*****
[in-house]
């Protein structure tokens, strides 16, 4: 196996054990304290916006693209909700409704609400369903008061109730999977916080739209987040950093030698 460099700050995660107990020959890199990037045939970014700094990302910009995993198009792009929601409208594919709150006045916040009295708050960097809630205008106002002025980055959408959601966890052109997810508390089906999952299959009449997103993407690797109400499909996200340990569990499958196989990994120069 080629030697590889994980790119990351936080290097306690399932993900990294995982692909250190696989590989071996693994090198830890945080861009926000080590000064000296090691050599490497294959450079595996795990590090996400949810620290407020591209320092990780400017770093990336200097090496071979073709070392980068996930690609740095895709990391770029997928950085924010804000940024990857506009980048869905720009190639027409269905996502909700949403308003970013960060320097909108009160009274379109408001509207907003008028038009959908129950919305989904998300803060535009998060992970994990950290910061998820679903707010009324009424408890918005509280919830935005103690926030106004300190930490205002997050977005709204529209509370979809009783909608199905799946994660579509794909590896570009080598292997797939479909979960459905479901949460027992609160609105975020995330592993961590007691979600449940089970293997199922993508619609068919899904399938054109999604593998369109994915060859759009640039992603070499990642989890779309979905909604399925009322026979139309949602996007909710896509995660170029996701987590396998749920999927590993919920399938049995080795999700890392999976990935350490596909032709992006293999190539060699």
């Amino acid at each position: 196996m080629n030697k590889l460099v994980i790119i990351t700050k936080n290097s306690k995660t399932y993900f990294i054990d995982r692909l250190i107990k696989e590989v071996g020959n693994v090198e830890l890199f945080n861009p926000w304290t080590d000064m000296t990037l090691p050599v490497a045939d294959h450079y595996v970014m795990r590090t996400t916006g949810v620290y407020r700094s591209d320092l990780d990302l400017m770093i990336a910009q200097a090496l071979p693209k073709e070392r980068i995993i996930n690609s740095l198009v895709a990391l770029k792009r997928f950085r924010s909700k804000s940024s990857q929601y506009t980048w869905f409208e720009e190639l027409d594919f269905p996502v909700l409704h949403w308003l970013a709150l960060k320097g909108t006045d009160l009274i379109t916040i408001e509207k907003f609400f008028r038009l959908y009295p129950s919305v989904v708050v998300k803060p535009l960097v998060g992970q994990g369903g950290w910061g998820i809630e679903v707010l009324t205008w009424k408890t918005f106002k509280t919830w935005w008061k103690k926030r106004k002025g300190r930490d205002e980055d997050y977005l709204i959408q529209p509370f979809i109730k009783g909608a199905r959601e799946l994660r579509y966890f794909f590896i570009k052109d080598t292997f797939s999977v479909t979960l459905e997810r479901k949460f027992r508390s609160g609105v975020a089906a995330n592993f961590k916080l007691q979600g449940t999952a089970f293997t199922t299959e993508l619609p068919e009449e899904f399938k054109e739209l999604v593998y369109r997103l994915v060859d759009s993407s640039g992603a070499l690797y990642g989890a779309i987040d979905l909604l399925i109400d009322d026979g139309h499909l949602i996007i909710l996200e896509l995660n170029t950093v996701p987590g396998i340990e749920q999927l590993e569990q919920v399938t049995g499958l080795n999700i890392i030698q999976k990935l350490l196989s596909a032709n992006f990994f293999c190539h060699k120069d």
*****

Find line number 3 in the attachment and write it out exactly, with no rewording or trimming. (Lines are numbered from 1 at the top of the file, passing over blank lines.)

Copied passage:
């Amino acid at each position: 196996m080629n030697k590889l460099v994980i790119i990351t700050k936080n290097s306690k995660t399932y993900f990294i054990d995982r692909l250190i107990k696989e590989v071996g020959n693994v090198e830890l890199f945080n861009p926000w304290t080590d000064m000296t990037l090691p050599v490497a045939d294959h450079y595996v970014m795990r590090t996400t916006g949810v620290y407020r700094s591209d320092l990780d990302l400017m770093i990336a910009q200097a090496l071979p693209k073709e070392r980068i995993i996930n690609s740095l198009v895709a990391l770029k792009r997928f950085r924010s909700k804000s940024s990857q929601y506009t980048w869905f409208e720009e190639l027409d594919f269905p996502v909700l409704h949403w308003l970013a709150l960060k320097g909108t006045d009160l009274i379109t916040i408001e509207k907003f609400f008028r038009l959908y009295p129950s919305v989904v708050v998300k803060p535009l960097v998060g992970q994990g369903g950290w910061g998820i809630e679903v707010l009324t205008w009424k408890t918005f106002k509280t919830w935005w008061k103690k926030r106004k002025g300190r930490d205002e980055d997050y977005l709204i959408q529209p509370f979809i109730k009783g909608a199905r959601e799946l994660r579509y966890f794909f590896i570009k052109d080598t292997f797939s999977v479909t979960l459905e997810r479901k949460f027992r508390s609160g609105v975020a089906a995330n592993f961590k916080l007691q979600g449940t999952a089970f293997t199922t299959e993508l619609p068919e009449e899904f399938k054109e739209l999604v593998y369109r997103l994915v060859d759009s993407s640039g992603a070499l690797y990642g989890a779309i987040d979905l909604l399925i109400d009322d026979g139309h499909l949602i996007i909710l996200e896509l995660n170029t950093v996701p987590g396998i340990e749920q999927l590993e569990q919920v399938t049995g499958l080795n999700i890392i030698q999976k990935l350490l196989s596909a032709n992006f990994f293999c190539h060699k120069d």